Boozer was a three-year starter at Kansas State, a 1960 U.S. Olympian and spent 11 seasons in the NBA; Osborne was the 1959 World-Herald state college athlete of the year at Hastings College; Graves lettered at NU; Murray entered pro baseball after high school and then was all-conference at Chadron State; Kjeldsen had an injury-shortened career at NU. Osborne and Boozer made The World-Herald's Nebraska 100 list.
The World-Herald’s practice of assembling the players on the All-Nebraska girls and boys teams for a photo shoot dates to 1982, when the boys team was Dave Hoppen, Kerry Trotter, Mike Martz, Bill Jackman and Ron Kellogg.
Mike Kelly, then the sports editor, recalls that shoot:
"I think our idea was to say they showed wonderful basketball artistry. So we posed them in the Fountain Court at Joslyn Art Museum. We had a couple of basketballs, of course, as we posed the players in their uniforms. But a ball accidentally bounced away in the direction of a large Chinese vase, causing me momentary panic. Fortunately, one of the guys grabbed it in time before it went, so to speak, out of bounds. If we had broken anything, I would have been considered far out of bounds."
Since then our locales have included the Henry Doorly Zoo, the Nebraska Supreme Court chambers, a barn, the Dundee Theater, a kindergarten classroom (remember the Harlem Shake theme of 2013?) and a 24th Street barber shop.
Through the years there have been other near-mishaps. One year, C.J. Carter of Omaha Benson hadn’t gotten the message he was selected and we had to track down him and his uniform for the shoot at the Dundee. Another, sports editor Thad Livingston and I were locked out of our car in front the barber shop and were getting asked if we were the police. Must have been Thad’s Eliot Ness trench coat. But the photos brought the barber new business.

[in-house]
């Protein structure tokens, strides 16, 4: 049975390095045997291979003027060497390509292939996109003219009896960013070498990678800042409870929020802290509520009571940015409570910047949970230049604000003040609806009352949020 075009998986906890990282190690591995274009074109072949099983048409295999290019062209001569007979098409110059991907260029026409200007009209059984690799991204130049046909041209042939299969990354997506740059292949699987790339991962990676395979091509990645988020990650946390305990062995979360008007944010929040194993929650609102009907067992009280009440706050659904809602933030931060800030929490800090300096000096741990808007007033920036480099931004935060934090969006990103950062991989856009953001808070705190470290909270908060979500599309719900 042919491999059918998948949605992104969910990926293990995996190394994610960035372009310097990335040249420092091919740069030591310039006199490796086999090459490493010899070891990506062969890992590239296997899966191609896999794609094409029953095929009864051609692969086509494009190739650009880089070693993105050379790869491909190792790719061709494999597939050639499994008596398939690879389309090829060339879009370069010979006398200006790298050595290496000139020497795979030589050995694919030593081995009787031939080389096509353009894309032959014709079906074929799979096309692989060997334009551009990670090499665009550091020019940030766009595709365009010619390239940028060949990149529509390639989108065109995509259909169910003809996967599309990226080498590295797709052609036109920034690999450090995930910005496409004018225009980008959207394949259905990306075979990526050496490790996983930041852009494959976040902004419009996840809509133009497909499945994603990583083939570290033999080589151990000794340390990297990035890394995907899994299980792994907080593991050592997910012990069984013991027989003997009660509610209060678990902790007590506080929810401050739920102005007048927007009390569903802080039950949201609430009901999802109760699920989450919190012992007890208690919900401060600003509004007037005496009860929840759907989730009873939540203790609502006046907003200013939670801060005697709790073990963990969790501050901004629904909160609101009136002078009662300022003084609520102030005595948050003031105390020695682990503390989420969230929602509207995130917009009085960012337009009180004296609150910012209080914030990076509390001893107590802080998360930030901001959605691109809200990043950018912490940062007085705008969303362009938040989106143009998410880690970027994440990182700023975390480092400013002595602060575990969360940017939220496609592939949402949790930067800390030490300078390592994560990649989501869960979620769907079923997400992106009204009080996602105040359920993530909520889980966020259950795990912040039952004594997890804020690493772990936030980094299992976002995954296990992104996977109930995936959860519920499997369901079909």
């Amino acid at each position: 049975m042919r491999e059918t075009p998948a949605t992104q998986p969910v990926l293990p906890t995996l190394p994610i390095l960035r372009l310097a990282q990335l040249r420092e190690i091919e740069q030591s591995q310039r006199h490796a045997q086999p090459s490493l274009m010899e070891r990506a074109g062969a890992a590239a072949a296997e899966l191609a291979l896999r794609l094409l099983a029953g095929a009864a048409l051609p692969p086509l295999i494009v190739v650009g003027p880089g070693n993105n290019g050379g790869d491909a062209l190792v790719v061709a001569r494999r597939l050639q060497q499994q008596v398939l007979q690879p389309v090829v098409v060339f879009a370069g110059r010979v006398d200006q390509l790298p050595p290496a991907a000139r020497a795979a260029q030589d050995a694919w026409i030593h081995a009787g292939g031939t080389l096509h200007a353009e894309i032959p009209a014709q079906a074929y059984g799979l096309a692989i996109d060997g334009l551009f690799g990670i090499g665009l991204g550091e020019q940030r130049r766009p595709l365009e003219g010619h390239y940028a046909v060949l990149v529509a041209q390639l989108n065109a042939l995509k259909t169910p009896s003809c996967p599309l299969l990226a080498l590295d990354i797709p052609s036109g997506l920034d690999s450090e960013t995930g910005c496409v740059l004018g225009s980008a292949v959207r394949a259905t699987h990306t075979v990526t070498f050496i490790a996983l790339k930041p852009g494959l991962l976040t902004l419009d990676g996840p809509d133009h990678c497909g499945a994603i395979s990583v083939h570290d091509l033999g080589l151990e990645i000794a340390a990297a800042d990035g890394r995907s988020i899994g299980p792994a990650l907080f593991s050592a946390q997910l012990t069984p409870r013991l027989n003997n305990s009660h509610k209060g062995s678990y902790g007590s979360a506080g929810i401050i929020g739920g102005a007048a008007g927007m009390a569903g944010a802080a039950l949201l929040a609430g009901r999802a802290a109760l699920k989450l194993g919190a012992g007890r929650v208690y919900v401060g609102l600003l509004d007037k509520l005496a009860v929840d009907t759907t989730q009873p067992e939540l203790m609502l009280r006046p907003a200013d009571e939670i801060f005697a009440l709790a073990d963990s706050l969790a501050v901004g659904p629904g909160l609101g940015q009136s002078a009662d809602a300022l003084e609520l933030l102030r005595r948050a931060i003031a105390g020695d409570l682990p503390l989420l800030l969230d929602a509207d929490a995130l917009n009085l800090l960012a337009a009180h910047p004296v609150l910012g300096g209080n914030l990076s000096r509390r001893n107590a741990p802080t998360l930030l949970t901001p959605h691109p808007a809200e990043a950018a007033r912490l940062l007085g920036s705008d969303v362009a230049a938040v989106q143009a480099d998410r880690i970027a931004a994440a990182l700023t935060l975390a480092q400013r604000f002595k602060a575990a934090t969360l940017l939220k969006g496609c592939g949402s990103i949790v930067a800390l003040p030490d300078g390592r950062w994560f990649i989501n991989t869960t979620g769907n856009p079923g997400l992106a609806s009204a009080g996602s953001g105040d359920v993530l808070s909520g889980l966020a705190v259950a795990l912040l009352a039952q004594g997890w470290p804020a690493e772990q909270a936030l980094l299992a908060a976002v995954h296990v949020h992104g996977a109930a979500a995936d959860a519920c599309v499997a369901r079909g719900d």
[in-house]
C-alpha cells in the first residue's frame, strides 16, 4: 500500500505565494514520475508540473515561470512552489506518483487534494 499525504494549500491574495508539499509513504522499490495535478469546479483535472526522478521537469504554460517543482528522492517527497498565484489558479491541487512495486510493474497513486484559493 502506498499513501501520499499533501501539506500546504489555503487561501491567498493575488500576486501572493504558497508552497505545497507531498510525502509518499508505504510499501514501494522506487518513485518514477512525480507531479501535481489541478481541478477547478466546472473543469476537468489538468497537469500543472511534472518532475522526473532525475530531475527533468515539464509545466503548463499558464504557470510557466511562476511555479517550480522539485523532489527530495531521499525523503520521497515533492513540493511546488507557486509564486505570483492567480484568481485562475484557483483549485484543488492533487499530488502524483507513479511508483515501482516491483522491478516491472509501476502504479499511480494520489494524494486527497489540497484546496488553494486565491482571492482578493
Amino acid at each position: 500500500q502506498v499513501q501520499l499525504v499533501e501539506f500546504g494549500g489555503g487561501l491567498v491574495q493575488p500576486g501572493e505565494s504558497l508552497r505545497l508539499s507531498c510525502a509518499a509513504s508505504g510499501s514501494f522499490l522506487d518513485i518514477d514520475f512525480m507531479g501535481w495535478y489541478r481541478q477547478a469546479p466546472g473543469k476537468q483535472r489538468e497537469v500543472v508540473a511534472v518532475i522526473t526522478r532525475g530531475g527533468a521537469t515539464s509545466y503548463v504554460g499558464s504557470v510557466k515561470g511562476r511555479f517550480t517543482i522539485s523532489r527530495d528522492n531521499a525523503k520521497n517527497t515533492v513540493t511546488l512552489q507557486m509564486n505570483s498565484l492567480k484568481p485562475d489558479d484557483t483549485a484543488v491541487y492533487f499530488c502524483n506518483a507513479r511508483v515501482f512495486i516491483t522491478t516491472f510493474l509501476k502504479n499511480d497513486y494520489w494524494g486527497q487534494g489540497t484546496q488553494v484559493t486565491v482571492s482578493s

What will be this year’s setting? Find out March 29 when the 101st All-Nebraska team is unveiled.
Looking back at the last 10 years
Check out the sports pages from the last 10 All-Nebraska teams, dating back to 2004. Click each page to view the full-size PDF.
From all directions
All-Nebraska? Selections from the past 100 years truly have been, coming from every corner of the state:
One from Spencer: Ronnie Kopecky, 1962.
Four from Falls City: Frank Hebenstreit, 1939; Don James, 1941; Nels Kjeldsen, 1955; Jerry Collier, 1956.
One from Barneston: Frank Horsky, 1930.
Nine from Scottsbluff: John Mankin, 1941; Don Rice, 1944; Ric Schmidt, 1945; Verle Crook, 1946; Jon Erickson, 1952; Bud Murray, 1955; Robert Hupp, 1956; William Nelson, 1957; Jay Ehler, 1984.
The Name Game
There have been 503 first team All-Nebraska selections. There have been five Johnsons, five Williams and a Hluchoweckyj.
Shortest last name: Three letters, Roman Roh, Omaha Creighton Prep, 1935
Longest last name: 12 letters, Malik Hluchoweckyj, Bellevue West, 2014
Most common last name: Tie between Johnson and Williams, each with five selections (none were repeaters, either).
Pro players (ABA/NBA)
Eleven All-Nebraska selections have gone on to play professionally in the ABA or NBA.
Bob Boozer, Omaha Tech, 1955
Grant Simmons, Omaha Benson, 1962
Wally Anderzunas, Omaha Creighton Prep, 1963-64
Dwaine Dillard (right), Omaha Central, 1967-68
Tom Kropp, Aurora, 1971
Mike McGee, Omaha North, 1976-77
Alex Stivrins, Lincoln East, 1979
Dave Hoppen, Omaha Benson, 1981-82
Cedric Hunter, Omaha South, 1983
Rich King, Omaha Burke, 1987
Erick Strickland, Bellevue West, 1991-92
Going to extremes
There have been only two 7-footers out of 503 All-Nebraska first team members. Rich King, the tallest, was nearly a foot taller than the average All-Nebraska team member.
Tallest: 7-foot-2, Rich King (left), Omaha Burke, 1987.